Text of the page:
Thursday, August 7, 2008


I had a request from a commenter (okay, not just any commenter, but a good friend) to share some stories from my bartending days. Two stories popped into my mind.... (Hopefully these are new to you Kaarin!)

I should probably give you all a little background. I come from a small town. Very small. 700 people small. Everyone knows everyone. The sort of town where you can go into your bedroom in the middle of the night, shut off the lights, close your blinds, hide under your covers, and sneeze, and the next day someone will ask you how your cold is.

My first Saturday working at the bar I met LP. Those are his initials, and that's what he goes by. (So much so, that it was a pretty long time before I learned what his name really was.) He's older, about 65. A major alcoholic, but a heart of gold. I know that I could call him at a two in the morning and he would come help me. He might be drunk, but he'd come help me. He's also an incredibly hard worker. He may have a hangover from hell, but he shows up every day (he works construction with small independent company...more on that some other day) and he works hard. He is always sober at work. Hungover, sure. But drunk, never.

LP also called me "Samantha" for the first three months that I worked at the bar. It's not typically much use to correct drunk people, so I just went with it. He did eventually figure out that my name was (still is, I suppose) Amanda; he was more than a little embarrassed. a character. I'd try to explain him, but I think this story will illustrate it better than a mere description ever could.

That day, there was a funeral. About six of the younger members of the family came in to the bar to lighten the mood. They had been there for about 20 minutes when LP walked in. Very drunk. Of course, he sat down with the "mourners" and made himself at home. It's been a couple of years, so you'll have to forgive me for forgetting how the conversation started, but it ended like this:

LP: And then I went skydiving! [The closest LP has ever been to skydiving is falling down the stairs.]
Mourners: Really? Did you land okay?
LP: Well of course I landed okay! I landed on the back of a bull!
M: A bull?
LP: A buckin' bronco!
M: You just landed square on its back, huh?
LP: Well it took a lot of practice, but I managed. I never get hangovers.
M: Huh? [Clearly, the mourners were not yet accustomed to LP's rapid-fire conversational changes.]
LP: Nope, I never get 'em anymore. [Yes, kids, it's true. If you start going through your days in a drunken haze, you, too, will be hang-over free by 65. Of course, you'll also be spouse-free, because you will be unbearable to live with, but hey, we all make sacrifices.]
M: So what's your secret? I heard once you should chug a Gatorade before bed; does that work?
LP: You know what my problem is?
M: No, what, LP?
LP: I can get it UP, but I can't get it to go back DOWN.
*maniacal laughter as the conversation further disintegrates*

Ahhh, that's LP for you. I can't tell you how many times I heard about skydiving-bullriding. Naturally, he never did just one or the other. He always skydived (skydove?) onto the back of the bull. (As for reality? I think I used to do some bull riding when he was younger. Much younger. But I'm quite certain he never skydived [skydove?] and certainly never skydived/dove onto the back of a bull.)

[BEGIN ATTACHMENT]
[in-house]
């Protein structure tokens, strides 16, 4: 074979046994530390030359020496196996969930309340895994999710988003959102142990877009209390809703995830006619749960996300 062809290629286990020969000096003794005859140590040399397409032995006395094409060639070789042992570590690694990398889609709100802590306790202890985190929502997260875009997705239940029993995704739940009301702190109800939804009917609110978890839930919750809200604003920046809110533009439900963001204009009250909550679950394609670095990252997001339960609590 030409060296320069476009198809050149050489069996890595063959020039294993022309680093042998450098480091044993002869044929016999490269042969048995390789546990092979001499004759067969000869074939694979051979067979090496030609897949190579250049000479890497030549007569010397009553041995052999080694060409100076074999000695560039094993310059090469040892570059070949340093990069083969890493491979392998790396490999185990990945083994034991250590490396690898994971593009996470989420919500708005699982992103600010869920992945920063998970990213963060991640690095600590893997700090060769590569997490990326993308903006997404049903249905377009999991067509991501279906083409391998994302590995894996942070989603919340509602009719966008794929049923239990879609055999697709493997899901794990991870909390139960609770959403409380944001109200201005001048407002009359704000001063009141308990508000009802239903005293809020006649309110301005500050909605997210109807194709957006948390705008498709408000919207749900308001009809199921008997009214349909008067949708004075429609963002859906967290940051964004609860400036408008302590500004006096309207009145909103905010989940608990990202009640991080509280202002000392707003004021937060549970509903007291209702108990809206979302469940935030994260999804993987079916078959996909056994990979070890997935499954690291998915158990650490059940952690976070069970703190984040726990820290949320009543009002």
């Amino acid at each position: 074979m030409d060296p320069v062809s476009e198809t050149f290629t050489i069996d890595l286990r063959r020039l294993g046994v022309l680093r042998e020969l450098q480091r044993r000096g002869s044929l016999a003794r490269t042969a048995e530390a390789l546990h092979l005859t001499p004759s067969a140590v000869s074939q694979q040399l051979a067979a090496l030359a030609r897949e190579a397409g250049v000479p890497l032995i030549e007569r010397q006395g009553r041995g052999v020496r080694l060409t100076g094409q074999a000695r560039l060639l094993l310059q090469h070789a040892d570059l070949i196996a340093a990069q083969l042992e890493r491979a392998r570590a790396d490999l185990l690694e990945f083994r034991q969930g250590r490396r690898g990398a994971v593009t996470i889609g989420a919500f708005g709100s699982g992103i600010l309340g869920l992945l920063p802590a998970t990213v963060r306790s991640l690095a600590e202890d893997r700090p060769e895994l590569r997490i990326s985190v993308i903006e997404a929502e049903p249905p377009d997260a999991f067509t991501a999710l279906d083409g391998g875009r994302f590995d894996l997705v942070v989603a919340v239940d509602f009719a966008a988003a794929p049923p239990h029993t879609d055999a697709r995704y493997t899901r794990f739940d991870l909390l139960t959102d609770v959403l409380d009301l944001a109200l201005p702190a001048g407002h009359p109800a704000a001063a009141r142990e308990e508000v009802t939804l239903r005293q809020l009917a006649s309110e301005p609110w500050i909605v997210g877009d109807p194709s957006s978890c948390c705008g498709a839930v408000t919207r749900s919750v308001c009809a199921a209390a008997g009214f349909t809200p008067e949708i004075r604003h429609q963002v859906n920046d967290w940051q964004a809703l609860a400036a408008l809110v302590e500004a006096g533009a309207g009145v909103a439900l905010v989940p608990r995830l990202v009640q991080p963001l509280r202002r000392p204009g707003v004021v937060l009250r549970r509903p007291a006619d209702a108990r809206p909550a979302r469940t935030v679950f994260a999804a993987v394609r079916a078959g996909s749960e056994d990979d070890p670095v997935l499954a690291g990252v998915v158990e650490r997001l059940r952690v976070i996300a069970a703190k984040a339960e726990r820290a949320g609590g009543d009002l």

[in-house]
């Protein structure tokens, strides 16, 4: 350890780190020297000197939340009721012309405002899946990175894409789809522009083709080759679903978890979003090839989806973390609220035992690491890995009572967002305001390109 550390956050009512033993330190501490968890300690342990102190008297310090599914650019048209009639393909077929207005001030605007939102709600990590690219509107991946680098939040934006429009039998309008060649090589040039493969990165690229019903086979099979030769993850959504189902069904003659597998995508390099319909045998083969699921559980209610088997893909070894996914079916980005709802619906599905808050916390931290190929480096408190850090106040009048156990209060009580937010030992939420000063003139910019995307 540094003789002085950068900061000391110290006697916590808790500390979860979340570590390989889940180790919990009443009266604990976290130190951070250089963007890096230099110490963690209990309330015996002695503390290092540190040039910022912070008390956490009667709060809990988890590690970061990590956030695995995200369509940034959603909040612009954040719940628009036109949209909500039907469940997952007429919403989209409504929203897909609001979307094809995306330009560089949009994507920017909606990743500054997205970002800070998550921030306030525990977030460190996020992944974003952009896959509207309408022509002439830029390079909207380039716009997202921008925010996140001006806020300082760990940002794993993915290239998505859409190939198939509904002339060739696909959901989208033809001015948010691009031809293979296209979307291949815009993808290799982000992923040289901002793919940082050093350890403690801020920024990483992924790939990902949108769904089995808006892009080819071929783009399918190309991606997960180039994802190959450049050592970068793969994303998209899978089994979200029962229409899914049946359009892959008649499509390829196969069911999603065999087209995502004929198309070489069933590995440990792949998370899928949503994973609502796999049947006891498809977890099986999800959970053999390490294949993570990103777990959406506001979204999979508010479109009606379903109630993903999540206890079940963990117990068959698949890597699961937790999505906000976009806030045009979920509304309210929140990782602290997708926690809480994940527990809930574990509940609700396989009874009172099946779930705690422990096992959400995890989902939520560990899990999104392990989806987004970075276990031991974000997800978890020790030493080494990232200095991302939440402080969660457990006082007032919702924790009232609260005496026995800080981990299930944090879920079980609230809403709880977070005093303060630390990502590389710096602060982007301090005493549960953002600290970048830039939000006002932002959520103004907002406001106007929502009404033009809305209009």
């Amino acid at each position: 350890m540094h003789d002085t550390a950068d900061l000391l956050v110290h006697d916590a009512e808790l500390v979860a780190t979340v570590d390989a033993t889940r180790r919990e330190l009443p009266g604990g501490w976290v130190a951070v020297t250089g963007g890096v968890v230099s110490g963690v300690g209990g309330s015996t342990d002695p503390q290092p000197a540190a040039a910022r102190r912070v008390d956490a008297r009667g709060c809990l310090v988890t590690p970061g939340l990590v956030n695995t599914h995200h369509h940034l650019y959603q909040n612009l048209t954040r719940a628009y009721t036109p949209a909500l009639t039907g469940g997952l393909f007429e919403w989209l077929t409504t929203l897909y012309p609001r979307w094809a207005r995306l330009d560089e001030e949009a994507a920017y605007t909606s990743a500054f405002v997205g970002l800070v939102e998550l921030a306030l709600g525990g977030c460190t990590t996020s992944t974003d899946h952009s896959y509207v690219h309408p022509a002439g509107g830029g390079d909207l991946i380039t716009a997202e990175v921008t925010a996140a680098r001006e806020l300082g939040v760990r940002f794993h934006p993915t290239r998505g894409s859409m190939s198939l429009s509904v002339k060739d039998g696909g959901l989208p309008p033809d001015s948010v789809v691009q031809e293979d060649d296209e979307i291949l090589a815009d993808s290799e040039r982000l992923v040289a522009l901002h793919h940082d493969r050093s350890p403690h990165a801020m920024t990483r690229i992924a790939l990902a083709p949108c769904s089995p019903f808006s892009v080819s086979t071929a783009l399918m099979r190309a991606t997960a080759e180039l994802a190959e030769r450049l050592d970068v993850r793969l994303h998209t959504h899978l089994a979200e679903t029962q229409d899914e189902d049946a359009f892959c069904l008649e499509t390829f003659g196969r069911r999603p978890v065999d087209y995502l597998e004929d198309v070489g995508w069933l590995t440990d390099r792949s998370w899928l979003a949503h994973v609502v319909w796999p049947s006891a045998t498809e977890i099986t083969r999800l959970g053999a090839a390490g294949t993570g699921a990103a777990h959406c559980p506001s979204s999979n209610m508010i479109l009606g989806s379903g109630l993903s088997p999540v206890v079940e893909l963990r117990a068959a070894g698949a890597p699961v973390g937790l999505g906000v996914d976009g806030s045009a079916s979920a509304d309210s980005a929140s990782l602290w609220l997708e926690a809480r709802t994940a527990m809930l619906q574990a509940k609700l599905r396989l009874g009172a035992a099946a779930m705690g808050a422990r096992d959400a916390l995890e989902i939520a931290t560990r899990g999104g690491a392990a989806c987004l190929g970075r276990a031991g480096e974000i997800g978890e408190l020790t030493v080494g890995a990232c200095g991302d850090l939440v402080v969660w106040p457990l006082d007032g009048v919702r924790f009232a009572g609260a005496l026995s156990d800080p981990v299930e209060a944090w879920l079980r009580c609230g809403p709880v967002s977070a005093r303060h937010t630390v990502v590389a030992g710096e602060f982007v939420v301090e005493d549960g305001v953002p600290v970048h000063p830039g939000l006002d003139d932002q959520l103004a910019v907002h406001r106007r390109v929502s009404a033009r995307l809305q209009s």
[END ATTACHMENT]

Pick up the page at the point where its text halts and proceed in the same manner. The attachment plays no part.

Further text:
I've got one more short bartending story to regale you with.

I suppose I should change names. Let's call this guy....Harold. (He'd hate me if I knew I was re-naming him "Harold".) Harold is LP's boss. If possible, he makes LP look sober. They're two of a kind. (Actually, three of a kind. They're a three-person construction crew, with one woman who we'll call, um, Sally. Harold and LP have similar work ethics: they play hard, but they work hard--and sober. Sally has no such compunctions about working sober. But we'll save her for another day.)

Harold, also, has a heart of gold. He's about 65, and is some ways is a dirty old man, but he's one of the sweetest people I know. He was always asking about Ryan (who he consistently referred to as Brian; when you're in a drunken haze for much of your life, it's hard to keep names straight), trying to make sure he was treating me okay. If he had ever had even a faint suspicion that Ryan was mis-treating me, he would hunted him down with out a second thought. He has always been a drinker, but when his wife died of cancer about 10 years ago, he just sank deeper into the pit of alcoholism. I have never met any many who loved his wife as much as Harold still loves her.

But enough waxing sentimental about Harold. This is a funny story.

Harold does contract construction work for the state. All the people for whom he does work are getting the work done for free. Presumably, they are poor and cannot afford to do these repairs themselves. Understandably, it was Harold's pet peeve to walk into these homes and realize that, while they were without a front door, they had a big-screen TV sitting in the living room. Here's how the conversation went that day:

Harold: So we go into this guy's trailer and he's got a 60" big screen TV. His living room was so small, we weren't more than 6 feet from the TV.
Sally: The picture on that screen was unbelievable. It was huge.
*silence, as we meditate upon the awesome hugeness of this TV*
Me: Can you imagine watching porn on that?
My boss: Yeah, I was thinking that, I just didn't want to say it.

And I think I'll leave you today with that.

Next time: marital advice from random construction workers!